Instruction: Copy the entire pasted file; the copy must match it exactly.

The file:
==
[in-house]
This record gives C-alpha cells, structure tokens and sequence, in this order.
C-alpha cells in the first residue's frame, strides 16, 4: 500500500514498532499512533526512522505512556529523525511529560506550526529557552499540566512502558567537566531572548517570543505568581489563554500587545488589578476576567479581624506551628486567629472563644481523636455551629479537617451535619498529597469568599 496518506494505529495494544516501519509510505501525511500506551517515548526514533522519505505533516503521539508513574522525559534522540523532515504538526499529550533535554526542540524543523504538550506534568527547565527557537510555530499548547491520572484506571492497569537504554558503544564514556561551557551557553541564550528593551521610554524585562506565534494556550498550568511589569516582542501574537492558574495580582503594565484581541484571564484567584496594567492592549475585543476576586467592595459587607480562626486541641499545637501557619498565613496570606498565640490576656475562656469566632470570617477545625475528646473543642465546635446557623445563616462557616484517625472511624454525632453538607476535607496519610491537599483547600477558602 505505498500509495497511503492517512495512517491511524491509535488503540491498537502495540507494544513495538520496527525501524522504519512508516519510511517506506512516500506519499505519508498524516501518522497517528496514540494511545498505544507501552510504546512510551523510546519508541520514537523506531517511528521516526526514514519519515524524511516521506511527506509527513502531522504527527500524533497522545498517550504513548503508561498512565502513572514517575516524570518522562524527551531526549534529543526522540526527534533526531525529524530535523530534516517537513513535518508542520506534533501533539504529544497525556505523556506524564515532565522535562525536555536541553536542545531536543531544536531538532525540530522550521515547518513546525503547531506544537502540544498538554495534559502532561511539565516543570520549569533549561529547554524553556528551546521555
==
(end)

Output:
[in-house]
This record gives C-alpha cells, structure tokens and sequence, in this order.
C-alpha cells in the first residue's frame, strides 16, 4: 500500500514498532499512533526512522505512556529523525511529560506550526529557552499540566512502558567537566531572548517570543505568581489563554500587545488589578476576567479581624506551628486567629472563644481523636455551629479537617451535619498529597469568599 496518506494505529495494544516501519509510505501525511500506551517515548526514533522519505505533516503521539508513574522525559534522540523532515504538526499529550533535554526542540524543523504538550506534568527547565527557537510555530499548547491520572484506571492497569537504554558503544564514556561551557551557553541564550528593551521610554524585562506565534494556550498550568511589569516582542501574537492558574495580582503594565484581541484571564484567584496594567492592549475585543476576586467592595459587607480562626486541641499545637501557619498565613496570606498565640490576656475562656469566632470570617477545625475528646473543642465546635446557623445563616462557616484517625472511624454525632453538607476535607496519610491537599483547600477558602 505505498500509495497511503492517512495512517491511524491509535488503540491498537502495540507494544513495538520496527525501524522504519512508516519510511517506506512516500506519499505519508498524516501518522497517528496514540494511545498505544507501552510504546512510551523510546519508541520514537523506531517511528521516526526514514519519515524524511516521506511527506509527513502531522504527527500524533497522545498517550504513548503508561498512565502513572514517575516524570518522562524527551531526549534529543526522540526527534533526531525529524530535523530534516517537513513535518508542520506534533501533539504529544497525556505523556506524564515532565522535562525536555536541553536542545531536543531544536531538532525540530522550521515547518513546525503547531506544537502540544498538554495534559502532561511539565516543570520549569533549561529547554524553556528551546521555